The only people more emotional about your wedding than you are your family. Why? Because that is true of every wedding, and so it will be true of yours. The matter becomes even more complicated when your parents are paying for your party. With multiple sets of expectations, it can be difficult to make everyone happy. Listen to what your family has to say. Try to incorporate some of their ideas into your planning, even if you're not enthusiastic about them. If you find your family - or friends, for that matter - being too pushy or too moody, let them know that it's bothering you, but please try not to fight.

LOCATION, LOCATION, LOCATION
If you live in a place where same-sex marriage is not (yet) legal, you should become an activist or move! But in the meantime, if you are OK with forgoing the legal protections and other perks of married life for now, any kind of ceremony that is heartfelt and representative of who you are to each other will suffice.

IGNORE THE HATERS
Haters gonna hate. They can't help it. It's who they are; it's what they do. Just don't let them affect you, and you win. Whether it is the Westboro Baptist Church or people more personal to your core, you've just got to accept this and remember that a good number of people do love and support you, no matter what. When sending out invites, try to be real and send them out only to people you really want to have surrounding you.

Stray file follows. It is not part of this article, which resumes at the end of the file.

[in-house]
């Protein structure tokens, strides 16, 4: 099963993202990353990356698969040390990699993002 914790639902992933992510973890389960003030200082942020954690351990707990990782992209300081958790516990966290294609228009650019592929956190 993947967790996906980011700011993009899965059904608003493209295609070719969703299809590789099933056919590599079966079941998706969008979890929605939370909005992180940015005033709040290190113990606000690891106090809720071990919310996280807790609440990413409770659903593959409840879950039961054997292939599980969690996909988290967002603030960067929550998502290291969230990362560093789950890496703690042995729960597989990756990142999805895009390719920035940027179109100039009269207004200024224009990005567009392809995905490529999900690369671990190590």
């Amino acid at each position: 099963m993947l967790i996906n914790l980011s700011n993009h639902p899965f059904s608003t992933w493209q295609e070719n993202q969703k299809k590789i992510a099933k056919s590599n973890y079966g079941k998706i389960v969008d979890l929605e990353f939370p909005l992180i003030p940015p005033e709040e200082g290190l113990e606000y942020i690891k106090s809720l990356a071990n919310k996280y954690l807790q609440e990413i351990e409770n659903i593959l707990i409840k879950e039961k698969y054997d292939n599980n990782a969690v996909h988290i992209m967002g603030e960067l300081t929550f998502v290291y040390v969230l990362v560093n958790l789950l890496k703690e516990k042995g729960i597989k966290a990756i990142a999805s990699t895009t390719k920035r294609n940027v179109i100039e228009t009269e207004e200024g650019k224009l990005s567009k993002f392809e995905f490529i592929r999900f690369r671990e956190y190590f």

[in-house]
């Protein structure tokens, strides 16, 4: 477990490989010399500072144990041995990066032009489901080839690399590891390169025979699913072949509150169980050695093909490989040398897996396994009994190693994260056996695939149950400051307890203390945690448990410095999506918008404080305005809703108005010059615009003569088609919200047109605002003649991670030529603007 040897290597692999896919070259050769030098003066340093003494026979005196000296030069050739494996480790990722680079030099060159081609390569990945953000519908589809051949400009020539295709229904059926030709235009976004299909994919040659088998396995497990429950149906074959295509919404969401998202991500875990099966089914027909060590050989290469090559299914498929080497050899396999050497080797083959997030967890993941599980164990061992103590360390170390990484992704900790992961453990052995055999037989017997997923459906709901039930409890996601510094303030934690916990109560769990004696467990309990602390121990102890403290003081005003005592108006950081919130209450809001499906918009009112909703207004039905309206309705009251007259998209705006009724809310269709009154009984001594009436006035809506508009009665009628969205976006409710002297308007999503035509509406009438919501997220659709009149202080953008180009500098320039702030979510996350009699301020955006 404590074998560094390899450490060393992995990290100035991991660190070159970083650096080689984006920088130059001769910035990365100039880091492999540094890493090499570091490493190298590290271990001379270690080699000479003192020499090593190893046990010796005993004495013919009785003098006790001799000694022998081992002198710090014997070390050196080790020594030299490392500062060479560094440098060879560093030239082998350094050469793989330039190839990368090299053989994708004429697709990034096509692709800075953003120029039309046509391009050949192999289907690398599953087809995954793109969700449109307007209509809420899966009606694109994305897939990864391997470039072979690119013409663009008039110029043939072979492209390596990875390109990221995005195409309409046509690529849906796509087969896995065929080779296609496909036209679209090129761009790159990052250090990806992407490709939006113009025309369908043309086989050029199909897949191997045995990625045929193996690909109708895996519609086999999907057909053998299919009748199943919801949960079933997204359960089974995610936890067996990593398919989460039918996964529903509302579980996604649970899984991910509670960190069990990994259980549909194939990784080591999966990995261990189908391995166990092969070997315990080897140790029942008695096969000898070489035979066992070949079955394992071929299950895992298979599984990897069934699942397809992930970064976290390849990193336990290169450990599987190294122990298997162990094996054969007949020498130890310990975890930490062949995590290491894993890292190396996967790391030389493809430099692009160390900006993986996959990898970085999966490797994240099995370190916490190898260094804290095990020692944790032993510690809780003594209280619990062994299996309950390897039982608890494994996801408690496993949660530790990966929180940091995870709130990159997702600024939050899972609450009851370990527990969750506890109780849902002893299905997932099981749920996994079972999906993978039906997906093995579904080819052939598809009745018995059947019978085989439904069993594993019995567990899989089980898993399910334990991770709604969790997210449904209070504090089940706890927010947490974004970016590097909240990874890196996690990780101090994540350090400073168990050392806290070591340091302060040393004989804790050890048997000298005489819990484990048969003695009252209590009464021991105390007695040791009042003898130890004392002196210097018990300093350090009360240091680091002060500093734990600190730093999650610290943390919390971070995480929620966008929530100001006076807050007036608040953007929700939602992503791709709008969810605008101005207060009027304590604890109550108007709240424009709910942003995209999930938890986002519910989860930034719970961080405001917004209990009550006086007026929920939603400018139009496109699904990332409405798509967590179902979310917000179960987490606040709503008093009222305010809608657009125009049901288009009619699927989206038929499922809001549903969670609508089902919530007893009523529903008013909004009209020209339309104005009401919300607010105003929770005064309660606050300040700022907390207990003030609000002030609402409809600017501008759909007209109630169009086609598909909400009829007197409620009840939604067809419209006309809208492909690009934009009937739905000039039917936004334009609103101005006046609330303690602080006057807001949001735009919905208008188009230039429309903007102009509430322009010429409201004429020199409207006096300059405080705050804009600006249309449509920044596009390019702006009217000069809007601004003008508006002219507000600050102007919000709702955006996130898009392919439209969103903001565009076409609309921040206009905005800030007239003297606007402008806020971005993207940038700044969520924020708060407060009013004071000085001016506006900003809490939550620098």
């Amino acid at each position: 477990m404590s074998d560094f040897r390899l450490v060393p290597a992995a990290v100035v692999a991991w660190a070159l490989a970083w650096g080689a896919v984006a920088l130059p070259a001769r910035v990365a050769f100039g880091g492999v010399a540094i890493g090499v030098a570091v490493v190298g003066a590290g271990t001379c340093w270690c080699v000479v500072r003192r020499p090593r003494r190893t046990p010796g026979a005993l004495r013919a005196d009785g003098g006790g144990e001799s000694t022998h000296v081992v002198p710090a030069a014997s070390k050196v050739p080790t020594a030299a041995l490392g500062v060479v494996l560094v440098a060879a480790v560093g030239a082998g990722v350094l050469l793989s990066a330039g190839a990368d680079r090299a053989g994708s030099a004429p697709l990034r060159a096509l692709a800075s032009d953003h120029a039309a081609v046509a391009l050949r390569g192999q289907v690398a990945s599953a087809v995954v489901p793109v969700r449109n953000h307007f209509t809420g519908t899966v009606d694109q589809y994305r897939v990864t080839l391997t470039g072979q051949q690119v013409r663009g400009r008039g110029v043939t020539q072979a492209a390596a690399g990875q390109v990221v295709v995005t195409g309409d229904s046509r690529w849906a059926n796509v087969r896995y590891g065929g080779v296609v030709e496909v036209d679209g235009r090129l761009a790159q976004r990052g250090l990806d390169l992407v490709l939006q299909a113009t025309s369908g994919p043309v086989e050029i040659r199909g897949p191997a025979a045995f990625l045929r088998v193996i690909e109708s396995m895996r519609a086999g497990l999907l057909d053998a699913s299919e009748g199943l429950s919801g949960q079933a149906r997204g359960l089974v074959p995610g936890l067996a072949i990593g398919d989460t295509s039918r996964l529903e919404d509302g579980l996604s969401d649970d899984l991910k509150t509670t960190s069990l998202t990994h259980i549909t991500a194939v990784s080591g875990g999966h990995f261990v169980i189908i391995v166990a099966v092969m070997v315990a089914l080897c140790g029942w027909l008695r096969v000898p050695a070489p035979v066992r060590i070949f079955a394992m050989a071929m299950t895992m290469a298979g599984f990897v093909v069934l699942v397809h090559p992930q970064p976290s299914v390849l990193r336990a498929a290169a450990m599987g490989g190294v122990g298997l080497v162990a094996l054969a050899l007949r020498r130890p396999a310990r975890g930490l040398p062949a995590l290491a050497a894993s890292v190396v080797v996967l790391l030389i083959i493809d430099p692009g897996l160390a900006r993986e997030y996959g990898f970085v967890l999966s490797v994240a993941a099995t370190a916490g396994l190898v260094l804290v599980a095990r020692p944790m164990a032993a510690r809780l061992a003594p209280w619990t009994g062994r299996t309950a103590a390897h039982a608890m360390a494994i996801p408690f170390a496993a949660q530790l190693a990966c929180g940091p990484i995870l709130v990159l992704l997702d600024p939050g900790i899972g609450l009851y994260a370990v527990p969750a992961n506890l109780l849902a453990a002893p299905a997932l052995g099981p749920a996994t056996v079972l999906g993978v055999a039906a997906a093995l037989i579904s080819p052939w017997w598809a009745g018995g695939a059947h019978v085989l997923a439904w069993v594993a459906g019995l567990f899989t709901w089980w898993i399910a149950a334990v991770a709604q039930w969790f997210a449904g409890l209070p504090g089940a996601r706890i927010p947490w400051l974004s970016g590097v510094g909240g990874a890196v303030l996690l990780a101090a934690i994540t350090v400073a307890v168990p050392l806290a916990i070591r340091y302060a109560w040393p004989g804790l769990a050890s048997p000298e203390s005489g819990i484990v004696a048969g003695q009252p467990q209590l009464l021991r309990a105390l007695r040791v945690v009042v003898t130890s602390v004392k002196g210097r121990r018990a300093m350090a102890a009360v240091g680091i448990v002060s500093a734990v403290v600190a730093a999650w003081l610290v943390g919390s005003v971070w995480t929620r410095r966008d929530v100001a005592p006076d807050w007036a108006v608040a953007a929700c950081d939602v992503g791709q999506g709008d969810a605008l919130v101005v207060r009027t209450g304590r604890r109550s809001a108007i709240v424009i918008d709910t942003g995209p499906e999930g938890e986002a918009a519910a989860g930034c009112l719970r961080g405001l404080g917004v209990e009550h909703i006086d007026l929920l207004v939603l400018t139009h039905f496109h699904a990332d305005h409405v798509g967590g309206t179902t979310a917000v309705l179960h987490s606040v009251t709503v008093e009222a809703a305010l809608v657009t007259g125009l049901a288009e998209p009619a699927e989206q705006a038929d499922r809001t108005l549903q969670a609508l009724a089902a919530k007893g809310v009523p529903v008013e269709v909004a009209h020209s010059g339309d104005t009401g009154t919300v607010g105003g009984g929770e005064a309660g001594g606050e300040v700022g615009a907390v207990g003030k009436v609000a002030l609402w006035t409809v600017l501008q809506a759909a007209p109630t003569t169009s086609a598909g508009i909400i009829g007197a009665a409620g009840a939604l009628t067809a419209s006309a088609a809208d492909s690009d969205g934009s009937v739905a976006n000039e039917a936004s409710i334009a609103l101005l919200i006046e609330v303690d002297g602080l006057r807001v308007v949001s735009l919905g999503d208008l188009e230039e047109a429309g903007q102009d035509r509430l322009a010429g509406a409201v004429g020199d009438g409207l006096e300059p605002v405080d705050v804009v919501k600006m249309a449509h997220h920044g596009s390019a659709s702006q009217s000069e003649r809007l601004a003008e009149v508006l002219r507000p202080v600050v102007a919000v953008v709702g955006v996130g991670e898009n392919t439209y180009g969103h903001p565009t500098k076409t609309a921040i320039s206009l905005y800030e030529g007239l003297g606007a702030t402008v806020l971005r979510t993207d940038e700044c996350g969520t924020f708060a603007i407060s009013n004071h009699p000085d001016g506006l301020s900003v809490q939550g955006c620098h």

PLAN THE PHOTOGRAPHY
If no one took pictures, it never happened. It is extremely boring for guests to wait on a wedding reception to start while you are having photos taken, however. Start the reception immediately. Create a separate space for photos. Make sure that the photographer has all the lighting equipment set up before the wedding ever starts. Do test shots early in the day. This helps tremendously in saving time.

Third, make a list of all the photos you want. Think of all combinations. Write a list of all of the images that you want, including the names of the people in the photos. This will help speed up the process for the photographer, and it will guarantee that you don't forget to include people that you want in the photos.

A GOOD RECEPTION IS A GREAT WEDDING
You will be judged on how much fun/not fun your wedding reception is. The best advice? Sit down and relax. You just got married! Create a timeline for the reception. Write down the start time and all of the things that you want to happen. Have someone responsible designated to keep track of the time. That way, you won't feel stressed that you're forgetting something, and there won't be awkward scrambling moments. Do the toasts at the beginning of the evening. Once you get really into the party, it deflates the energy to stop the music and have everyone point their attention to someone speaking. Set a five-minute time limit per person for speeches, and limit the number of them to about four. Otherwise, it gets boring and repetitive. You can always set up a 'video confessional booth' somewhere quiet at the reception for people to go and give you special messages.

One final suggestion: Ask a friend to prepare a plate of food for you. Otherwise you'll never get to eat.